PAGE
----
It’s the beginning of the year: a time of goal setting and resolution-making- or, if you’re like me, a time to want to crawl under the covers, escape the failure of unchecked boxes, and hope change will just magically fall upon me.
I find all of us fall into one of two categories. There are those who hear “goal setting” and excitedly scream “yaaaaas!” and make rigid plans, perfectly color coded and dated. Then there are those who post sarcastic memes to social media. You know the ones. “I don’t make resolutions so I don’t have to feel like a failure in a month when I break them all.”
A few years ago, I found myself bouncing between sarcastic meme poster and rigid goal maker. One moment I’d be whispering, “Why even make goals when all plans belong to the Lord? It doesn’t matter. “ The next moment I’d be planning my entire year of goals and weeping over every unchecked box.
We find ourselves in one of the two extremes when we fail to view goals from a biblical perspective. Here are 5 biblical truths of goal-setting that will set your soul free.
1. Goal-Setting is not bad.
Proverbs 21:5 says, “The plans of the diligent lead surely to abundance…”
If diligent plans lead to abundance, then goal setting cannot be bad. Let’s not forget about the rest of this verse: “but everyone who is hasty comes only to poverty.” We must remember goal-setting is good, but any valuable work takes the entire time allotted. Some change will come quick, but some will take a long time.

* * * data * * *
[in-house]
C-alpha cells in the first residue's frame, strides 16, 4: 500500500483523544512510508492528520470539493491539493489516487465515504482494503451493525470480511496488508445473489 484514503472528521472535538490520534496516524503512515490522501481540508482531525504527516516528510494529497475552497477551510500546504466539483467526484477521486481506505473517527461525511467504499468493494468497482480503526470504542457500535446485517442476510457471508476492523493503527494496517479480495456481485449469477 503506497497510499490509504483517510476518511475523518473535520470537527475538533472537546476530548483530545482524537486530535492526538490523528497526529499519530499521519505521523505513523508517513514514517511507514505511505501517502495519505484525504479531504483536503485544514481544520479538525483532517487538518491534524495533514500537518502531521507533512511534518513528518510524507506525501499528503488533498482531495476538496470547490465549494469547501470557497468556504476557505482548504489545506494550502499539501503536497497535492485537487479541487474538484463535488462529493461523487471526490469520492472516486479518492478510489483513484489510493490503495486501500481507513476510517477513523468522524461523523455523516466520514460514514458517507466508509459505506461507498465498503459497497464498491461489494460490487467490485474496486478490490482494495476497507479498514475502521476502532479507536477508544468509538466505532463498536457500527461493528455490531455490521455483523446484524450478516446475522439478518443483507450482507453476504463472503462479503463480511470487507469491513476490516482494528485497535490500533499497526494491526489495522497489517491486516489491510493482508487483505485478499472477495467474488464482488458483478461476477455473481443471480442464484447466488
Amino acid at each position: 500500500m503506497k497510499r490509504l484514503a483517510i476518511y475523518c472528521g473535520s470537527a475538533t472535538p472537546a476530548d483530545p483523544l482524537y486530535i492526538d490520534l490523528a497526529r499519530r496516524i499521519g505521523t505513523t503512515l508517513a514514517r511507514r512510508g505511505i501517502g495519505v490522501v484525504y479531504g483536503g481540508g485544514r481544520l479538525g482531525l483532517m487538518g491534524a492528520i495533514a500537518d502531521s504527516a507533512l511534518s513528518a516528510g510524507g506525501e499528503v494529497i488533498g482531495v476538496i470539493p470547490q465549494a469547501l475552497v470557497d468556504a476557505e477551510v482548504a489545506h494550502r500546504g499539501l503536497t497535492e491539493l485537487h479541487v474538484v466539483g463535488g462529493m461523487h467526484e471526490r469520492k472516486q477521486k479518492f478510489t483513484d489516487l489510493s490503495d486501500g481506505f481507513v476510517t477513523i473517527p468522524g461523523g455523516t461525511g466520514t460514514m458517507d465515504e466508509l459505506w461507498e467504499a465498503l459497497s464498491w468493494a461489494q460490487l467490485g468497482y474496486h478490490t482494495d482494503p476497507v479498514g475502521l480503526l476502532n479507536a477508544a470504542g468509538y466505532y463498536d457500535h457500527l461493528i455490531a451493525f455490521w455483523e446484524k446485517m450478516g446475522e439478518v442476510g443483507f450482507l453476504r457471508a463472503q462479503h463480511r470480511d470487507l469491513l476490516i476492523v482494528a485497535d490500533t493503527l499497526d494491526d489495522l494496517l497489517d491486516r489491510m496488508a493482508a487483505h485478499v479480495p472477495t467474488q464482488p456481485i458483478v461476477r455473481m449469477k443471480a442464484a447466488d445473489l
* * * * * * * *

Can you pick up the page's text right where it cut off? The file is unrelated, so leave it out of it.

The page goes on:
2. Knowing Christ is the Ultimate Goal.
Philippians 3:13-14 says, “Brothers, I do not consider that I have made it my own. But one thing I do: forgetting what lies behind and straining forward to what lies ahead, I press on toward the goal for the prize of the upward call of God in Christ Jesus. “
Our prize of the upward call is knowing Jesus and being made more like him. It is God who sanctifies us, making us more like Christ. We have a responsibility to seek him.
Knowing Christ must always be our ultimate goal or all other goals are futile.
Knowing Christ requires putting the past behind us- repenting from sin and accepting forgiveness- and looking forward- having fellowship with Jesus through prayer and his word.
When knowing Christ is our ultimate guide for goal-setting, we are free to focus on what really matters and chuck all other things to the side.
We can evaluate our goals asking these three questions:
a. How does this make me more like Christ?
b. How does this goal make room for more joy in Christ in my life?
c. How will this goal make space for what really matters?
This doesn’t mean every goal has to be “spiritual.” Organizing your house can make space for more joy. Phone-free time can make space to spend time in prayer or be present with loved ones.
3. Christ-centered goals require seeking God’s Kingdom and not our own.
Matthew 6:33 says, “But seek first the kingdom of God and his righteousness, and all these things will be added to you.”